Upon review of the evidence supporting a judgment entered upon a jury verdict, the role of an appellate court is limited to determining whether the trial court erred in failing to grant the motion for directed verdict. All evidence which favors the prevailing party must be taken as true and the reviewing court is not at liberty to determine credibility or the weight which should be given to the evidence, these being functions reserved to the trier of fact. Kentucky & Indiana Terminal R. Co. v. Cantrell, 298 Ky., 743, 184 S.W.2d 111 (1944), and Cochran v. Downing, Ky., 247 S.W.2d 228 (1952). The prevailing party is entitled to all reasonable inferences which may be drawn from the evidence. Upon completion of such an evidentiary review, the appellate court must determine whether the verdict rendered is “‘palpably or flagrantly’ against the evidence so as ‘to indicate that it was reached as a result of passion or prejudice.’” NCAA v. Hornung, Ky., 754 S.W.2d 855, 860 (1988). If the reviewing court concludes that such is the case, it is at liberty to reverse the judgment on the grounds that the trial court erred in failing to sustain the motion for directed verdict. Otherwise, the judgment must be affirmed.
Thus, as the reviewing court, we do not address issues of credibility or the weight of the evidence. Our responsibility is to treat all evidence in favor of the prevailing party as true and make all reasonable inferences that may be drawn from the evidence in favor of the prevailing party. Under such circumstances the judgment of the trial court will only be reversed when a verdict is so palpably or flagrantly against the evidence as to indicate that it was reached as a result of passion or prejudice. In the instant case, the prevailing party is Undertow Trucking. Similarly, the same standard that is used for a directed verdict is also used for a judgment notwithstanding the verdict. Lovins v. Napier, 814 S.W.2d 921, 922 (Ky. 1991).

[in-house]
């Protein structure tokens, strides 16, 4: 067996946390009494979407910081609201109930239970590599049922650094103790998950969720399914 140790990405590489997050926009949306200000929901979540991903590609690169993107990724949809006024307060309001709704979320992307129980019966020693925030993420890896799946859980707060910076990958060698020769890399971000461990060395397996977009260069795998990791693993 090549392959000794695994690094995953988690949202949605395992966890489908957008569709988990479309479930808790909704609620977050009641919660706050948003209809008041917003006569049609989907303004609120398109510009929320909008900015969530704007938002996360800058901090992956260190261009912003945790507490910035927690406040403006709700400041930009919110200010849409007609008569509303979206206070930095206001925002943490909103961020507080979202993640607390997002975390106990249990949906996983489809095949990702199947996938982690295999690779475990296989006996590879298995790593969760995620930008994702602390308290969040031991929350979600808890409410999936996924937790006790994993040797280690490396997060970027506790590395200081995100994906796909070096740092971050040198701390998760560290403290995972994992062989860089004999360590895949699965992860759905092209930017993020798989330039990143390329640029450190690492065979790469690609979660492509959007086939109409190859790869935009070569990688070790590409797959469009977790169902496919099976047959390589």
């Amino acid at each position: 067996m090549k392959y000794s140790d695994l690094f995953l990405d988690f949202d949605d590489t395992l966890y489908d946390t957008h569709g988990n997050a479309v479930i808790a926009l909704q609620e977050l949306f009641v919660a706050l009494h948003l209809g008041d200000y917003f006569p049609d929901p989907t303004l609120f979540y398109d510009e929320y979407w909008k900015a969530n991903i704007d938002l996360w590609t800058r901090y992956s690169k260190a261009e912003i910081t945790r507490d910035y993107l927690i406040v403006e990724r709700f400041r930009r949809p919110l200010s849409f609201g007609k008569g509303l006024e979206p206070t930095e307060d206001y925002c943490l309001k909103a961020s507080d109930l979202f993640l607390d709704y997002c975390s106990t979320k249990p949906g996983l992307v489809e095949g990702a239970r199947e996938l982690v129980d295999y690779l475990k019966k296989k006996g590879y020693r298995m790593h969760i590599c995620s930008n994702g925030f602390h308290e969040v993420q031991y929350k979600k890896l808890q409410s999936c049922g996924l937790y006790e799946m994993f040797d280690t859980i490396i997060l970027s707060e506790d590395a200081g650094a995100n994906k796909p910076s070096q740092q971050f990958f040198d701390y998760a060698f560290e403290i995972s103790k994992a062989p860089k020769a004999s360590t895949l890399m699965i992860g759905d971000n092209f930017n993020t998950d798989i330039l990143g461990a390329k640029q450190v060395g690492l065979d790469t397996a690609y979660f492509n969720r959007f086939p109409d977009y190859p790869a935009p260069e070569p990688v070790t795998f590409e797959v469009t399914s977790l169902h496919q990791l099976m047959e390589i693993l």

With regard to the review of jury instructions, any errors in jury instructions are considered as questions of law and are reviewed by this Court de novo. Hamilton v. CSX Transportation, Inc., 208 S.W.3d 272, 275 (Ky. App. 2006). With these standards in mind, we now turn to the issues in the instant case.

Regarding jury instructions, Ferguson initially claims that the court erred when it failed to provide separate instructions regarding past and future pain and suffering. She also maintains that the trial court erred by not including the words “inconvenience,” “increased likelihood of future complications,” and “loss of enjoyment of life.”

Regarding her first assertion of error, Ferguson relies exclusively on McVey v. Berman, 836 S.W.2d 445 (Ky. App. 1992), for this proposition. In McVey, the Court said “[o]f course, it may be appropriate in many cases to give an additional separate instruction on future pain and suffering.” Id. at 450. The language therein is permissive not mandatory. Since Ferguson provides no other Kentucky law mandating separate instructions for past and future pain and suffering and has shown no prejudice resulting from this action by the trial judge, there is no error on the part of the trial judge.

Next, Ferguson argues that the jury instructions should have had the words “inconvenience,” “increased likelihood of future complications,” and “loss of enjoyment of life” in them. Given that we have held that the trial court did not err in failing to grant a motion for directed verdict or a motion for a judgment notwithstanding a jury verdict, clearly any error resulting would be harmless. The jury never deliberated as to damages and, therefore, it is unnecessary for us to go further in our examination of this issue.